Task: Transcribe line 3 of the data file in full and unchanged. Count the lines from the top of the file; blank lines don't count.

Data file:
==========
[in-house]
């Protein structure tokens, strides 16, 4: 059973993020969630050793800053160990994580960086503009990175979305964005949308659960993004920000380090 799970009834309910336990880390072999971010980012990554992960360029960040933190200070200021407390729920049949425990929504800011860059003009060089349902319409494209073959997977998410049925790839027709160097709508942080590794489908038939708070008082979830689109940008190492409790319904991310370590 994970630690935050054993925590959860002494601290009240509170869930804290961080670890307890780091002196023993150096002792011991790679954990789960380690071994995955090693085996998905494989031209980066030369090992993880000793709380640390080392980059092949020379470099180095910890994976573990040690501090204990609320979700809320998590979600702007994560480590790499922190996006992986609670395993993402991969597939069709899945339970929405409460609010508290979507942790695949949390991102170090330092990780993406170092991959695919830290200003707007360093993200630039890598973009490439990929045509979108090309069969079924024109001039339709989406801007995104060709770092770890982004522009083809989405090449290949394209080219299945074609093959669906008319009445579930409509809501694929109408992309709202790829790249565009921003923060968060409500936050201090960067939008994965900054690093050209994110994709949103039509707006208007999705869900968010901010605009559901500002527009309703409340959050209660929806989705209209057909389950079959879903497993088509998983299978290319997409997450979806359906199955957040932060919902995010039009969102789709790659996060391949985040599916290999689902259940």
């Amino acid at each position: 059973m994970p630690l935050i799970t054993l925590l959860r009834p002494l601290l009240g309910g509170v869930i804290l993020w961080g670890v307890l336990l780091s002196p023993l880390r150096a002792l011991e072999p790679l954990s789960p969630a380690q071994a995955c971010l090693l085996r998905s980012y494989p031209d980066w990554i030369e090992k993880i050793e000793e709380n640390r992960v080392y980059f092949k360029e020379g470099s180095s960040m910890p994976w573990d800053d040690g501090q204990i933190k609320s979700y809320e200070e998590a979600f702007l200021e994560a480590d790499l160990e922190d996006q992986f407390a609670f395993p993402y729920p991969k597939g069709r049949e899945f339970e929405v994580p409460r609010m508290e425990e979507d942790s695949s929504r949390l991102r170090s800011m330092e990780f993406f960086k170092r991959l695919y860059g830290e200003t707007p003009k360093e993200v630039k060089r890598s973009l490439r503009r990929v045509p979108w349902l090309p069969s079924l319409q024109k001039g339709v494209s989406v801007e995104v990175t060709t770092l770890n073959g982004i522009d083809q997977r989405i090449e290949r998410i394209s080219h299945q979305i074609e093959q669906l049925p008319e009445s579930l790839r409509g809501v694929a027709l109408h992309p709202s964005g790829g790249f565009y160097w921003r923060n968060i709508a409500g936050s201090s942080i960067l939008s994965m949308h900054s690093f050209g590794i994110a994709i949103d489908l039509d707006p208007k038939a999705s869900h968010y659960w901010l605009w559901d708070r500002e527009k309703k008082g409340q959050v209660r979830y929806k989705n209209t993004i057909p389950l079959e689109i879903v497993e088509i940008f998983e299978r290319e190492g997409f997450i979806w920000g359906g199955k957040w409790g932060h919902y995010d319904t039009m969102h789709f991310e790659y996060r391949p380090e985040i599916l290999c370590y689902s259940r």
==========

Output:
């Amino acid at each position: 059973m994970p630690l935050i799970t054993l925590l959860r009834p002494l601290l009240g309910g509170v869930i804290l993020w961080g670890v307890l336990l780091s002196p023993l880390r150096a002792l011991e072999p790679l954990s789960p969630a380690q071994a995955c971010l090693l085996r998905s980012y494989p031209d980066w990554i030369e090992k993880i050793e000793e709380n640390r992960v080392y980059f092949k360029e020379g470099s180095s960040m910890p994976w573990d800053d040690g501090q204990i933190k609320s979700y809320e200070e998590a979600f702007l200021e994560a480590d790499l160990e922190d996006q992986f407390a609670f395993p993402y729920p991969k597939g069709r049949e899945f339970e929405v994580p409460r609010m508290e425990e979507d942790s695949s929504r949390l991102r170090s800011m330092e990780f993406f960086k170092r991959l695919y860059g830290e200003t707007p003009k360093e993200v630039k060089r890598s973009l490439r503009r990929v045509p979108w349902l090309p069969s079924l319409q024109k001039g339709v494209s989406v801007e995104v990175t060709t770092l770890n073959g982004i522009d083809q997977r989405i090449e290949r998410i394209s080219h299945q979305i074609e093959q669906l049925p008319e009445s579930l790839r409509g809501v694929a027709l109408h992309p709202s964005g790829g790249f565009y160097w921003r923060n968060i709508a409500g936050s201090s942080i960067l939008s994965m949308h900054s690093f050209g590794i994110a994709i949103d489908l039509d707006p208007k038939a999705s869900h968010y659960w901010l605009w559901d708070r500002e527009k309703k008082g409340q959050v209660r979830y929806k989705n209209t993004i057909p389950l079959e689109i879903v497993e088509i940008f998983e299978r290319e190492g997409f997450i979806w920000g359906g199955k957040w409790g932060h919902y995010d319904t039009m969102h789709f991310e790659y996060r391949p380090e985040i599916l290999c370590y689902s259940r």